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From: DICT.TW English-Chinese Dictionary 英漢字典

 broth·er /ˈbrʌðɚ/

From: Taiwan MOE computer dictionary


From: Network Terminology

 兄弟 同級

From: Webster's Revised Unabridged Dictionary (1913)

 Broth·er v. t. [imp. & p. p. Brothered ] To make a brother of; to call or treat as a brother; to admit to a brotherhood.

From: Webster's Revised Unabridged Dictionary (1913)

 Broth·er n.; pl. Brothers or Brethren See Brethren.
 1. A male person who has the same father and mother with another person, or who has one of them only. In the latter case he is more definitely called a half brother, or brother of the half blood.
 Note: A brother having the same mother but different fathers is called a uterine brother, and one having the same father but a different mother is called an agnate brother, or in Law  a consanguine brother.  A brother having the same father and mother is called a brother-german or full brother.  The same modifying terms are applied to sister or sibling.
 Two of us in the churchyard lie,
 My sister and my brother.   --Wordsworth.
 2. One related or closely united to another by some common tie or interest, as of rank, profession, membership in a society, toil, suffering, etc.; -- used among judges, clergymen, monks, physicians, lawyers, professors of religion, etc. “A brother of your order.”
 We few, we happy few, we band of brothers,
 For he to-day that sheds his blood with me
 Shall be my brother.   --Shak.
 3. One who, or that which, resembles another in distinctive qualities or traits of character.
    He also that is slothful in his work is brother to him that is a great waster.   --Prov. xviii. 9.
 That April morn
 Of this the very brother.   --Wordsworth.
 Note:In Scripture, the term brother is applied to a kinsman by blood more remote than a son of the same parents, as in the case of Abraham and Lot, Jacob and Laban. In a more general sense, brother or brethren is used for fellow-man or fellow-men.
 For of whom such massacre
 Make they but of their brethren, men of men?   --Milton.
 Brother Jonathan, a humorous designation for the people of the United States collectively.  The phrase is said to have originated from Washington's referring to the patriotic Jonathan Trumbull, governor of Connecticut, as “Brother Jonathan.”
 Blood brother. See under Blood.

From: WordNet (r) 2.0

      n 1: a male with the same parents as someone else; "my brother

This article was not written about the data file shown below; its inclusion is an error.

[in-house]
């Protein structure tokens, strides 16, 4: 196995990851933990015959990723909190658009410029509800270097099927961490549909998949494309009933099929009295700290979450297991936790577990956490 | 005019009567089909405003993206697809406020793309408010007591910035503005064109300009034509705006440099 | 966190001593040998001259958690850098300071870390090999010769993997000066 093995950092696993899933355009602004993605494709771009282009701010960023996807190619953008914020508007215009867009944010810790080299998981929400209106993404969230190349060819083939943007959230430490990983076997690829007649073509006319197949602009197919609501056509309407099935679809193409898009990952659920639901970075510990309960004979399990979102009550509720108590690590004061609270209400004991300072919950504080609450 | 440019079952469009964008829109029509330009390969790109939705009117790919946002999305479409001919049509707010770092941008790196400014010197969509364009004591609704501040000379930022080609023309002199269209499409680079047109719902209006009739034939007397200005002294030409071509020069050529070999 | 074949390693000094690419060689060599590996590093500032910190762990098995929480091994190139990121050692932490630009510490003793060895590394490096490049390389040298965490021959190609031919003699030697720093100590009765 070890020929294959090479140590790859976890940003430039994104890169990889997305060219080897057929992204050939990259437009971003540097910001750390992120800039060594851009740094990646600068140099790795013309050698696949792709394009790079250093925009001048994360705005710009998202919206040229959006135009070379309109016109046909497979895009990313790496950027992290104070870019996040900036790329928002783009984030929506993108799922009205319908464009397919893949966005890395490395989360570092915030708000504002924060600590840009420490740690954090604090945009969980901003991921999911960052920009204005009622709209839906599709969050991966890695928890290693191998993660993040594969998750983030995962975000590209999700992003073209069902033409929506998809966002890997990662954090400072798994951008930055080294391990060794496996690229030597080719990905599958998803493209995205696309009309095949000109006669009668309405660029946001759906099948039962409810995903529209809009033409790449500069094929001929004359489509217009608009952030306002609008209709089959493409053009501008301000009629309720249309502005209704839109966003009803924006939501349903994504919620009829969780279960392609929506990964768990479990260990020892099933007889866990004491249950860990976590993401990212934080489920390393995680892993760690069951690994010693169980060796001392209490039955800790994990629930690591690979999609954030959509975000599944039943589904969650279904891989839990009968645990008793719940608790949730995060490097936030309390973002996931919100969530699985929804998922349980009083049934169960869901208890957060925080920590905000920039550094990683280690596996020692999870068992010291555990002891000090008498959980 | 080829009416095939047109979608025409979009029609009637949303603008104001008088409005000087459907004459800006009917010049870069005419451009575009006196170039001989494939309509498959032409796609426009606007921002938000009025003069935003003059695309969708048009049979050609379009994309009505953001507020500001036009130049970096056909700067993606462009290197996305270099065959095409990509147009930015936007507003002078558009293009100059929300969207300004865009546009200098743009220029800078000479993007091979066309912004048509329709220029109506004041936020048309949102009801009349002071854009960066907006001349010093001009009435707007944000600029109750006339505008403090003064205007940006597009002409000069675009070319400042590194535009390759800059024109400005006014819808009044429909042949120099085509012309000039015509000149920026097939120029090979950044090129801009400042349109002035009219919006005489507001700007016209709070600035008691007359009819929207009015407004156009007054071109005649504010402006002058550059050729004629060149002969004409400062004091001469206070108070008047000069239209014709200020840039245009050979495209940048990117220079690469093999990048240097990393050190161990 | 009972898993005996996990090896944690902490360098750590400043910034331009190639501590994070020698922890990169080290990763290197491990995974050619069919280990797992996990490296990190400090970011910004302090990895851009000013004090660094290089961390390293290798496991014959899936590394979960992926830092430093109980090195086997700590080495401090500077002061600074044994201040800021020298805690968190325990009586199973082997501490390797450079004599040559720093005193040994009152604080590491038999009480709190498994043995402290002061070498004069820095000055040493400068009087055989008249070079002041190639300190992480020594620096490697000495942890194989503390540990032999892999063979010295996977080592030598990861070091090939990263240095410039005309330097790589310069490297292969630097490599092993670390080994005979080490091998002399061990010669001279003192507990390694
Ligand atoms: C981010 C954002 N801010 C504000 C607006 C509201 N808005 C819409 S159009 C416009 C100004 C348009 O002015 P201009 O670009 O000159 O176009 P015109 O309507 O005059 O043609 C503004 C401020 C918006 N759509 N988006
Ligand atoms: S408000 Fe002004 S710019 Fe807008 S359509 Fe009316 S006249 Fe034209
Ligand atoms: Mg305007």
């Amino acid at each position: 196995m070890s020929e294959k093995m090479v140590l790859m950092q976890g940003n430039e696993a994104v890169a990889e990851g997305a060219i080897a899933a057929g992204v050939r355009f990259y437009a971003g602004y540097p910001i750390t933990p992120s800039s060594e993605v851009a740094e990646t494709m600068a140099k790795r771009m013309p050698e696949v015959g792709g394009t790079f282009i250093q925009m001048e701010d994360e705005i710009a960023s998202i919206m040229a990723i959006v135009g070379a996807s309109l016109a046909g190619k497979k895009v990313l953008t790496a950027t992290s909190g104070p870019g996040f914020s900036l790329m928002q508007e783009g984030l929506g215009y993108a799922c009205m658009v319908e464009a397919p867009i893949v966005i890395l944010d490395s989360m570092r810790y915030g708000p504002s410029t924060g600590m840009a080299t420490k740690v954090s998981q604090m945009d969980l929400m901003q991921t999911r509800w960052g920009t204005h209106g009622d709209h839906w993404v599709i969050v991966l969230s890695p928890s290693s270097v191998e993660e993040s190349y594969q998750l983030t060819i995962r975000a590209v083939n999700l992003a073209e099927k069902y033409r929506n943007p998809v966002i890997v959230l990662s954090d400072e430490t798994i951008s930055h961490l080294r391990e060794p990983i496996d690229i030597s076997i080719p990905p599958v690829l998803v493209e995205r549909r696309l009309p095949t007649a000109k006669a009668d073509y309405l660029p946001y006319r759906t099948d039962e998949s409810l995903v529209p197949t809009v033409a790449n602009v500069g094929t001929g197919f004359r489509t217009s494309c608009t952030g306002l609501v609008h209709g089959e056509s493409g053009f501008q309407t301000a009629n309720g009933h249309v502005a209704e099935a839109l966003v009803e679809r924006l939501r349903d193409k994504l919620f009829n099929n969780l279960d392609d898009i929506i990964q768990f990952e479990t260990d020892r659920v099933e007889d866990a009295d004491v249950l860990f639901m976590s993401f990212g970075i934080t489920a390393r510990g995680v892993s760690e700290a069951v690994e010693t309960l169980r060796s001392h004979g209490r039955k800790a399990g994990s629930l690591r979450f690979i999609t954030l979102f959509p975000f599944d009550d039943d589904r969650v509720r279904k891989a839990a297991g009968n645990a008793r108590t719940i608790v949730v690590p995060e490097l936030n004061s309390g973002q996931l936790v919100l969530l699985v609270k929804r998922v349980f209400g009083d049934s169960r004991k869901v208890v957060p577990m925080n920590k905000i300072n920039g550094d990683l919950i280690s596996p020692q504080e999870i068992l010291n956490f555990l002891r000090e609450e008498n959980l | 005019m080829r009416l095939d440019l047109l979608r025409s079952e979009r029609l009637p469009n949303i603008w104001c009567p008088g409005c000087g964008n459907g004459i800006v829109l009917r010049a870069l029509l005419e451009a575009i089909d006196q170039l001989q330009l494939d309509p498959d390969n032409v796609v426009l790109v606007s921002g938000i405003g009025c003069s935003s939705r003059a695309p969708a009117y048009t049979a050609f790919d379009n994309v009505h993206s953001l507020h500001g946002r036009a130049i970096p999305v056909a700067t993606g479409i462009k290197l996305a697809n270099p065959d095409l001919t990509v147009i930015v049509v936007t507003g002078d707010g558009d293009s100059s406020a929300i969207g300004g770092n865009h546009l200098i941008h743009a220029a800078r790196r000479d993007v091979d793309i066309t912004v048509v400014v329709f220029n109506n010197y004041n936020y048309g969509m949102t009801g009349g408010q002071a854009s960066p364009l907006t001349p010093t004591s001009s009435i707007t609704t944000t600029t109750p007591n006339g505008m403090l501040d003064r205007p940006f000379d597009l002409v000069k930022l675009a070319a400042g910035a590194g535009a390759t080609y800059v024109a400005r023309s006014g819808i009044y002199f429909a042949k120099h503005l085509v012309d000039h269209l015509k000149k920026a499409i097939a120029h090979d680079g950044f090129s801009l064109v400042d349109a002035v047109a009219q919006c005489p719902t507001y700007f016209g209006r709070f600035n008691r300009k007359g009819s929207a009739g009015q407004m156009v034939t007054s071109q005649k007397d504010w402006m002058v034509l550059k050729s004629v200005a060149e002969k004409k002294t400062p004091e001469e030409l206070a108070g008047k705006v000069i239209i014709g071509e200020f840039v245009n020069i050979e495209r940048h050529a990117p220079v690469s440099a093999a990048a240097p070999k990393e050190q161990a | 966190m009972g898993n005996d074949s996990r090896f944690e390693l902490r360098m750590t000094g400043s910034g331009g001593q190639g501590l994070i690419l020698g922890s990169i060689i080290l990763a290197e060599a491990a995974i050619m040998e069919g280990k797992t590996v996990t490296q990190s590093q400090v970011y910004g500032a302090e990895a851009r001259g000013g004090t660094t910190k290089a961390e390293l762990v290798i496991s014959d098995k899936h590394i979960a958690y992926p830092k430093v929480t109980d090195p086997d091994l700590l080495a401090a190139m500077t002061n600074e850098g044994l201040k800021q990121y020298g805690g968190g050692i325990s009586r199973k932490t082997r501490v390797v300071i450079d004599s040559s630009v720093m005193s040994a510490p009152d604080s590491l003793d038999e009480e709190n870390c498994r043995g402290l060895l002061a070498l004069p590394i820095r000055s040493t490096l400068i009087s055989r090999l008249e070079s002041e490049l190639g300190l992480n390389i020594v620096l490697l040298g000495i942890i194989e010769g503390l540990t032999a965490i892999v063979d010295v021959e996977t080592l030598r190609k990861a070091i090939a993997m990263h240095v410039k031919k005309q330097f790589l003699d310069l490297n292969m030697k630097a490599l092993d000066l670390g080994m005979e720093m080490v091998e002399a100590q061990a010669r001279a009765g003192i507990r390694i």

still lives with our parents" [syn: blood brother]
           [ant: sister]
      2: a male person who is a fellow member (of a fraternity or
         religion of other group); "none of his brothers would
         betray him"
      3: a close friend who accompanies his buddies in their
         activities [syn: buddy, chum, crony, pal, sidekick]
      4: used as a term of address for those male persons engaged in
         the same movement; "Greetings, comrade!" [syn: comrade]
      5: (Roman Catholic Church) a title given to a monk and used as
         form of address; "a Benedictine Brother"
      [also: brethren (pl)]

From: Easton's 1897 Bible Dictionary

    (1.) In the natural and common sense (Matt. 1:2; Luke 3:1, 19).
      (2.) A near relation, a cousin (Gen. 13:8; 14:16; Matt. 12:46;
    John 7:3; Acts 1:14; Gal. 1:19).
      (3.) Simply a fellow-countryman (Matt. 5:47; Acts 3:22; Heb.
      (4.) A disciple or follower (Matt. 25:40; Heb. 2:11, 12).
      (5.) One of the same faith (Amos 1:9; Acts 9:30; 11:29; 1 Cor.
    5:11); whence the early disciples of our Lord were known to each
    other as brethren.
      (6.) A colleague in office (Ezra 3:2; 1 Cor. 1:1; 2 Cor. 1:1).
      (7.) A fellow-man (Gen. 9:5; 19:7; Matt. 5:22, 23, 24; 7:5;
    Heb. 2:17).
      (8.) One beloved or closely united with another in affection
    (2 Sam. 1:26; Acts 6:3; 1 Thess. 5:1). Brethren of Jesus (Matt.
    1:25; 12:46, 50: Mark 3:31, 32; Gal. 1:19; 1 Cor. 9:5, etc.)
    were probably the younger children of Joseph and Mary. Some have
    supposed that they may have been the children of Joseph by a
    former marriage, and others that they were the children of Mary,
    the Virgin's sister, and wife of Cleophas. The first
    interpretation, however, is the most natural.